When an unqualified “news story” unnecessarily causes stress by scaring rather than informing – Diabetic women are more likely to be diagnosed with advanced stage breast cancer.
- Published: Wednesday, 08 April 2015 23:57
I always wonder about my health. Is there is anything else I can do to keep on top of my various illnesses? I suspect I’m not alone with that concern. Most of us would like to stay healthy, but where is the line between being so attentive as to be obsessive and so inattentive as to be neglectful?
- When does one become complacent or neglectful about health/illness?
- How much attention to one’s illness is too much or too little?
- After you weather the first 5 years, how much attention and focus should you spend on BC?
- Is there ever a point at which one can back-burner a treated life-threatening illness?
- Is BC still a threat if you continually receive clean scans?
- Is cancer something that just hides in the crevices until the next round of attacks?
- Is there ever a point at which you can mentally put it aside?
- Is there such a thing as being cured of BC?
- Doesn't the stress of obsessing about an illness in iteself cause problems?
Not being a medical professional, I’m not qualified to answer these questions, but that doesn’t mean they don’t plague me – every day.
I read as much as I can to check for breakthroughs, promising treatments, new medications, etc. Perhaps a bit obsessive, but I do try to keep up with the latest research and findings – just in case they could help me or anyone with BC. Here’s my current gripe – poor news stories that sensationalize and don’t inform.
In addition to having had BC, I also have Type 1 Diabetes brought about by Lyme Disease. So what do I read a few days ago: Diabetic Women More Likely to be Diagnosed with Advanced Stage Breast Cancer… great. One more thing I can do nothing about but worry.
What got me started was that none of the articles was sufficiently informed and informative. None for example said if this was a caution for Type 1s, Type 2s, Type 1.5s, or Gestational diabetics. Considering that most (95%) of the diabetic world is comprised of Type 2s, are we as readers to assume this means only Type 2s should worry or all diabetics? The news articles simply ignore the defining “fact” of diabetic type.
Most people don’t even know the difference between types of diabetes or even how the different diseases occur; or like many cancers, that they are very different diseases with the same name. Of the articles referring to this Canadian study published on the web several days ago, the risk was not defined by diabetic type on any site including the following:
My hunch was that this “news” story was aimed at Type 2s. I did a bit more poking into abstracts and articles by the lead researcher, Lorraine L. Lipscombe, MD, MDc, FRCPC, Adjunct Scientist at ICES and Women’s College Research Institute to discover it is most likely Type 2s. However, without spending $39.95 to get a copy of the research, I can’t know for sure. But I did find a very informative article on the topic: Double Jeopardy: The complex relationship between breast cancer and diabetes, from Women’s College Hospital – where the study was conducted.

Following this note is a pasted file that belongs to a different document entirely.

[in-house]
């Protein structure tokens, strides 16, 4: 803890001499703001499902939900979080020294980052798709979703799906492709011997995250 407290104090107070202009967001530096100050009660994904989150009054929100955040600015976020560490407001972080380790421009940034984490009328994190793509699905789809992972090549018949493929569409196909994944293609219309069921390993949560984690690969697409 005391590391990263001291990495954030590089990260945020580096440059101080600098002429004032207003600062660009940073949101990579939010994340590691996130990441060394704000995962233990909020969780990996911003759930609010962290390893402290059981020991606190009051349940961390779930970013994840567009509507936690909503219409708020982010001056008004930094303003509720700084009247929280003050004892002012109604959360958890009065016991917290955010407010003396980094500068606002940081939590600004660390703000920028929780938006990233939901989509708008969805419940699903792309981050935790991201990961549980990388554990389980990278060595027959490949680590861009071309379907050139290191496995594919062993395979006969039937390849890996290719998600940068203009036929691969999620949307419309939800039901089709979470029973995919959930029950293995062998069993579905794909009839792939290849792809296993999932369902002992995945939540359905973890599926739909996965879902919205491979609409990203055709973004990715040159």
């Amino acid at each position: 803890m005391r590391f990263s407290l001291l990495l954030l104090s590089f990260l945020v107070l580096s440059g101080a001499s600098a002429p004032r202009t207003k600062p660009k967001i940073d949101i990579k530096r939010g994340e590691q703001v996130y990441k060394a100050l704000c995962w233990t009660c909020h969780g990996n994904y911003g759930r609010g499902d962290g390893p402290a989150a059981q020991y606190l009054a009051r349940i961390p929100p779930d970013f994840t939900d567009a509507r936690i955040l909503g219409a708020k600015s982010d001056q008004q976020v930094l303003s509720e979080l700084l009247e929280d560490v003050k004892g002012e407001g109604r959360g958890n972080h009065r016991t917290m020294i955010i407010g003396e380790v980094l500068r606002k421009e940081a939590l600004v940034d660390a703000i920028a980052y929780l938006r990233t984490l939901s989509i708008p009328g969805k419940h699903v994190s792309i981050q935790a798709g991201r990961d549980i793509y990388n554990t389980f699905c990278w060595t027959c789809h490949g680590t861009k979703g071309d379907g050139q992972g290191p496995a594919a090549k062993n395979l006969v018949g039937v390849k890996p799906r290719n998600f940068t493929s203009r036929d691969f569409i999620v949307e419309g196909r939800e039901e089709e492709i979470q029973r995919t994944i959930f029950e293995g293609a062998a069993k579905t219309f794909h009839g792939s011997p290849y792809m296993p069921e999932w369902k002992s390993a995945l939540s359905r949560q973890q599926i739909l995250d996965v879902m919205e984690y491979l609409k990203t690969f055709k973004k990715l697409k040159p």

Based on an earlier study by the same researcher, apparently all Type 2s should be extra vigilant. The link between the two diseases is not well understood. I’d say the message here is make sure to get regular screenings and be super careful to keep your diabetes under control. If I was a Type 2, I’d ask my endocrinologist and my oncologist just in case they have professional access to more than the relatively lightweight abstract on which the “news” item was based. Does this study affect the rest of us with other forms of diabetes or those of us with any type of diabetes who also have had BC?
Another note for anyone who takes drugs for Type 2 diabetes: Diabetes drugs may have an effect on BC because they affect insulin levels and breast cells are known to be sensitive to insulin. High levels of insulin might be a risk factor for BC, so Type 2s (insulin resistant) may develop BC when insulin levels are high.
One last kicker for all diabetics who have had BC: Estrogen may protect against diabetes. Therefore taking anti-estrogen therapy may increase the risk of diabetes. I’m sure that’s not a comforting caution for any of us. I took 5 years of AI medication in the form of Arimidex. Now I’m worried what it did to me besides improve my chances of surviving BC. I had Type 1 before I was diagnosed with BC which was the same time as the article above was published. You’d have thought my oncologist at the time would have mentioned this fact to me.
Dr. Lipscombe’s caution “These (BC and Type 2 Diabetes) are both growing populations who are going to require ongoing chronic care. We need more information regarding their long-term risks so we can optimize their health.”
It's hard to get genuine and meaningful nuggets of information from the mostly superficial sensation "news" stories. Are the hours I spent digging through from one article to the next obsessive or are they reasonable research time?
So, back to my original gripe: Isn’t researching one’s story the role of a journalist and the publishing media or is an article's purpose just to sensationalize the story to make money? Thanks media mavens… as a Type 1 I suppose this is one more thing I should worry about… or maybe not? Should I schedule a $200+ doctor visit to find out (assuming the doctor knows the answer) or pay to get the full study and hope I can understand it? I thought reporting useful, understandable, news was the media’s job, not mine as a blogger. But more often than not, the roles might just be reversing.